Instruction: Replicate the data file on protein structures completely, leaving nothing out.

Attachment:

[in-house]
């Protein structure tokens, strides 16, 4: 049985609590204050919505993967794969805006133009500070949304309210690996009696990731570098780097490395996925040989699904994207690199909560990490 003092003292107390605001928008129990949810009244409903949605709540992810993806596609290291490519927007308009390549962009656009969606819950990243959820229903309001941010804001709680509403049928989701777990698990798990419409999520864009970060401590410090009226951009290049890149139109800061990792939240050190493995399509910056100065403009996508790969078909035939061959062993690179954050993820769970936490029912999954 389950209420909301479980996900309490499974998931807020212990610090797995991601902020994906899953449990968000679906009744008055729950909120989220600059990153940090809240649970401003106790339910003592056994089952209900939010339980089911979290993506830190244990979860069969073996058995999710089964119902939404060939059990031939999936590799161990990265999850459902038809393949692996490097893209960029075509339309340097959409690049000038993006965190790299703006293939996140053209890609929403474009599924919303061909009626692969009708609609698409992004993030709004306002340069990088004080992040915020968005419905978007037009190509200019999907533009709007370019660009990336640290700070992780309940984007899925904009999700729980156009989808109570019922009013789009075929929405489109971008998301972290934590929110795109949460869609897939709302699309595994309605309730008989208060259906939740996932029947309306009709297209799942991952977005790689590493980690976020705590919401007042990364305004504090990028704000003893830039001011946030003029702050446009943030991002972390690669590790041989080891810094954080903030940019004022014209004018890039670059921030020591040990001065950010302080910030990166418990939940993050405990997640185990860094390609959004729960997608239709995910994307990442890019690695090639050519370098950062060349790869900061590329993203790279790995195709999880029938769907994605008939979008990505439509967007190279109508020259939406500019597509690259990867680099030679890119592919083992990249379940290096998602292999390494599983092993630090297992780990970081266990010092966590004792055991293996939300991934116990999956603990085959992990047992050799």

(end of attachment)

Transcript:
[in-house]
């Protein structure tokens, strides 16, 4: 049985609590204050919505993967794969805006133009500070949304309210690996009696990731570098780097490395996925040989699904994207690199909560990490 003092003292107390605001928008129990949810009244409903949605709540992810993806596609290291490519927007308009390549962009656009969606819950990243959820229903309001941010804001709680509403049928989701777990698990798990419409999520864009970060401590410090009226951009290049890149139109800061990792939240050190493995399509910056100065403009996508790969078909035939061959062993690179954050993820769970936490029912999954 389950209420909301479980996900309490499974998931807020212990610090797995991601902020994906899953449990968000679906009744008055729950909120989220600059990153940090809240649970401003106790339910003592056994089952209900939010339980089911979290993506830190244990979860069969073996058995999710089964119902939404060939059990031939999936590799161990990265999850459902038809393949692996490097893209960029075509339309340097959409690049000038993006965190790299703006293939996140053209890609929403474009599924919303061909009626692969009708609609698409992004993030709004306002340069990088004080992040915020968005419905978007037009190509200019999907533009709007370019660009990336640290700070992780309940984007899925904009999700729980156009989808109570019922009013789009075929929405489109971008998301972290934590929110795109949460869609897939709302699309595994309605309730008989208060259906939740996932029947309306009709297209799942991952977005790689590493980690976020705590919401007042990364305004504090990028704000003893830039001011946030003029702050446009943030991002972390690669590790041989080891810094954080903030940019004022014209004018890039670059921030020591040990001065950010302080910030990166418990939940993050405990997640185990860094390609959004729960997608239709995910994307990442890019690695090639050519370098950062060349790869900061590329993203790279790995195709999880029938769907994605008939979008990505439509967007190279109508020259939406500019597509690259990867680099030679890119592919083992990249379940290096998602292999390494599983092993630090297992780990970081266990010092966590004792055991293996939300991934116990999956603990085959992990047992050799």